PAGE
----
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Hands-on with the Alienware x51

We give Alienware's new x51 slim tower gaming desktop a quick once-over.

Matthew Fitzgerald/CNET

To its credit, Alienware's new x51 has introduced some real innovation to slim tower desktop design.

I was wary of the x51. Slapping an alien-themed case around a Core i-series motherboard doesn't really bring anything new to the table. This system does more than the slim towers we've seen from Acer, Lenovo, HP, Gateway, and others. Its competitors all have standard motherboard layouts, and because of their size, they require half-height, lower-power graphics cards. The x51 has a full-size card inside of it. In the case of our review unit, it has a respectable double-wide GeForce GTX 555.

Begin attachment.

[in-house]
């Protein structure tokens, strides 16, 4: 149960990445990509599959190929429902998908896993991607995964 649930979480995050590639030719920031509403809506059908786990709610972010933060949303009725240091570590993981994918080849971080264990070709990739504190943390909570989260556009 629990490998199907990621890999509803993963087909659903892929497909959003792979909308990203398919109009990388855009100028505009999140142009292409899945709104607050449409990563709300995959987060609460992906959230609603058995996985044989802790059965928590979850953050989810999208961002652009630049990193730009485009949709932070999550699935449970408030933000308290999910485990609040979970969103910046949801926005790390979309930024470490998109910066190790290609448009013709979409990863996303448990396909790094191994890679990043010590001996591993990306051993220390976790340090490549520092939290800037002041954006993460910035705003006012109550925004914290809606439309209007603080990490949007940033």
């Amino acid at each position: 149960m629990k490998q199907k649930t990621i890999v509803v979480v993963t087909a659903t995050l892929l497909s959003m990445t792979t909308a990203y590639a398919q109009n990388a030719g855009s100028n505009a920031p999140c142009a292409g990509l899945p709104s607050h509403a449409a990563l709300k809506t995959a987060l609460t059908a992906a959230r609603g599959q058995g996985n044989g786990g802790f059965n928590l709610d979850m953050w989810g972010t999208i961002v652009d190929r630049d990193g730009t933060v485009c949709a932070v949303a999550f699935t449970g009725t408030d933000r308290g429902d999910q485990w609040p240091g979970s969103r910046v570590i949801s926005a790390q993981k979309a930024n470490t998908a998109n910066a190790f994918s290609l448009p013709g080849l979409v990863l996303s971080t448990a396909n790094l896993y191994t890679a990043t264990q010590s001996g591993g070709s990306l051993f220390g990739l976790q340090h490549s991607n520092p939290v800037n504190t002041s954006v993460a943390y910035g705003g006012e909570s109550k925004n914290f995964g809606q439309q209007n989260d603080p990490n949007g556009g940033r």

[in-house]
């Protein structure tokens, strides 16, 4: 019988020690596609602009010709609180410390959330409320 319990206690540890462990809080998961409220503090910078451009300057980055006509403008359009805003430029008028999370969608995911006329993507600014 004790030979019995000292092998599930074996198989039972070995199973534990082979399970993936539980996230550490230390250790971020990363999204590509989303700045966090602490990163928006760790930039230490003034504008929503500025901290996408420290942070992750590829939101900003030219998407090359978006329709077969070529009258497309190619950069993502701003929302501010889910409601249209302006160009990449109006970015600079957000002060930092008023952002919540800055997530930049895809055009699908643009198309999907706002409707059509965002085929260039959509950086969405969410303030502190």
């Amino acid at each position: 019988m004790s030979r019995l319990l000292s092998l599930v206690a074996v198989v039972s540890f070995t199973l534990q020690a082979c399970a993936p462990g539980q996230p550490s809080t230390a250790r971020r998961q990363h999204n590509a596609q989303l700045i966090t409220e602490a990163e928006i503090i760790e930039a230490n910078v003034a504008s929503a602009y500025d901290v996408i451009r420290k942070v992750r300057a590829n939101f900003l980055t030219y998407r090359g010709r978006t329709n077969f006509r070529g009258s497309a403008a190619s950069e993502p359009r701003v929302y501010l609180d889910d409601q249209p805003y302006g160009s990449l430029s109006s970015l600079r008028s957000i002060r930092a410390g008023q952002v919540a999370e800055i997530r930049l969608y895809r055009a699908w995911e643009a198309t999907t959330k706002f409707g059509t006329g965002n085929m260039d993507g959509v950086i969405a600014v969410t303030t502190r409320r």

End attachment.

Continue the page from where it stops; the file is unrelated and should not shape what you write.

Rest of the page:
Now playing: Watch this: Alienware X51 hands-on

That graphics card should give the x51 a demonstrable gaming edge over other slim towers. Yes, you can find small form factor PCs that take full-size cards. Shuttle will sell you its XPC R4 6100 G for the same $999 price as our unit. But it also has an older, slower GeForce 430 card, as well as a Core i3 CPU. Our x51 review unit came with a Core i5.

Alienware achieved its impressive graphics card feat by orienting the card parallel to the system's left side panel, and then bridging the gap between the card and the motherboard with a PCI-Express daughter card. Frequent upgraders may bristle at having to navigate a series of metal brackets to access all of the x51's internal components. I expect more people will appreciate Alienware's creativity.

We're currently putting the x51 through our performance tests. Barring any complications, look for the full review on Monday.